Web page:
Text and Photos by Andrew Susani
|Hook||#4 Standard Wet Fly Hook or Stinger pattern (Gamakatsu B10S pictured)|
|Thread||3/0 (any colour)|
|Body & Head||Medium density closed cell foam (eg. mouse pad foam)|
|Legs||Thin rubber legs|
I first saw this neat pattern in Jay "Fishy" Fullum's creative fly tying column in an edition of Fly Tyer magazine. He used it on trout in rivers as a general searching pattern, and sometimes as an outrageously sized ant when many of their smaller, flying versions were on the menu. I saw it's great potential as a bass fly, and so far it has been a good producer. It has a really "buggy" shape and the epoxy makes the body glisten nicely like a real ant abdomen. It can be used as a really subtle surface fly too, and might even fool a trout or two into thinking it was a mudeye skimming through the surface. All in all, a really good fly.
|1. First you need to prepare some foam tubing - this can either be bought in various sizes and colours under the Rainy's brand, but if you want to make it yourself, as I do, old foam mouse pads are a good place to start. Just use a sharp pair of scissors to cut a strip off the side, then trim it into a cylindrical shape with a diameter about as thick as the average mouse pad (~ 6-8mm). Don't worry about making the cut edges smooth - the epoxy will fix that later.|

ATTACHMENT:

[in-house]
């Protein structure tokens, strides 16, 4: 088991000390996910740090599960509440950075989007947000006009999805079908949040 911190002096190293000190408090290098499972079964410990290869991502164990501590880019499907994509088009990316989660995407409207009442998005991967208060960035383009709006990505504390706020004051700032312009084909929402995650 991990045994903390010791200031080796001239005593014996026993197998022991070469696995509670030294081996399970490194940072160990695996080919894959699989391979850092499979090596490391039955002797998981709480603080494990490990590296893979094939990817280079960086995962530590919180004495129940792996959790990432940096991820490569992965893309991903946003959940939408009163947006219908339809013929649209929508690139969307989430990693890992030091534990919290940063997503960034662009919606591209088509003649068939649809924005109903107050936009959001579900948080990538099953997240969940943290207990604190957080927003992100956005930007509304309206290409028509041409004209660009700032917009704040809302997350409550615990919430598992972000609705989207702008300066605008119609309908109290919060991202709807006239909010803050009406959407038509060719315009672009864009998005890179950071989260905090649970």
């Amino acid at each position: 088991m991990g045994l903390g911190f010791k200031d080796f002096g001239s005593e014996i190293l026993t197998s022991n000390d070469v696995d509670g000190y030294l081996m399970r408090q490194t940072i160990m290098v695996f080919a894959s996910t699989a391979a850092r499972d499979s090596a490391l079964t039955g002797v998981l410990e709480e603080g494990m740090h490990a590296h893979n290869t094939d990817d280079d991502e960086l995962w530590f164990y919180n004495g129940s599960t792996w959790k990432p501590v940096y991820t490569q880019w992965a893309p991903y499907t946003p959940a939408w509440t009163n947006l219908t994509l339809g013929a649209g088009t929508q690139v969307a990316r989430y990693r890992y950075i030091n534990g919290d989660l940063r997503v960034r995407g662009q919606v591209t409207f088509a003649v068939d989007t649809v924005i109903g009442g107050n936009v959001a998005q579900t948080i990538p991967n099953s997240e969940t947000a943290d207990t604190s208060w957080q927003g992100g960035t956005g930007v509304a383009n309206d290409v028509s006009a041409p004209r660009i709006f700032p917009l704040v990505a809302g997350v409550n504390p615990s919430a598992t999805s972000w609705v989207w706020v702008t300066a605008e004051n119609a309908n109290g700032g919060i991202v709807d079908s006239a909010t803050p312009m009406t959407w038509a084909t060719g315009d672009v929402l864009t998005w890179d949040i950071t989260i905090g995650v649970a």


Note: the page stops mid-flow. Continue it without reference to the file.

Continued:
|2. Cut the end of the tubing at about 45 degrees so it is easy to tie down onto the hook.|
|3. Start the thread at the eye of the hook and lay a bed of thread down to about halfway along the shank. Tie in the butt section of foam so that it points forwards, over the eye of the hook. Take the thread to where you want to make the segmentation between head and abdomen.|
|4. Pull the foam tubing back over and tie it down using 3 or 4 good tight thread wraps. The segmentation should be about 2-3mm wide so you can tie the legs down there later. Whip finish the thread there, but don't varnish it. Trim the abdomen to the desired length and round the end off using sharp scissors.|
|5. Take a few loose wraps over the abdomen so it is lightly held down onto the hook shank. Tie off the thread at the segmentation.|
|6. Mix up a batch of 5 minute
epoxy - if you are learning to tie this fly, you might want to epoxy
the abdomen and head separately until you get used to tying this
pattern. Apply the epoxy but be sure that the coat is only thick enough
to cover the foam and to hide any bumps from your foam trimming. If the
epoxy is too thick, it will sag and the fly will look strange. A good
tip is to mix the epoxy and then let it sit for one or two minutes so
it is not so runny when you apply it.
Also, when you apply the epoxy, try not to get any in the segmentation.
|7. The epoxy should smoothen everything out over the ant's body, and give it a nice shiny finish.|
|8. Take a good nail polish and paint the epoxy if you like - black and brown are good colours, but can be a bit hard to see from a distance, so it may be a good idea to paint a white or yellow stripe down the ant's back to improve the visibility.|
|9. Once nail polish has dried, tie the thread in at the segmentation, take three rubber legs and tie them in on top of the hook shank using figure 8 wraps. Tie the thread off, varnish the thread wraps, and the fly is done.|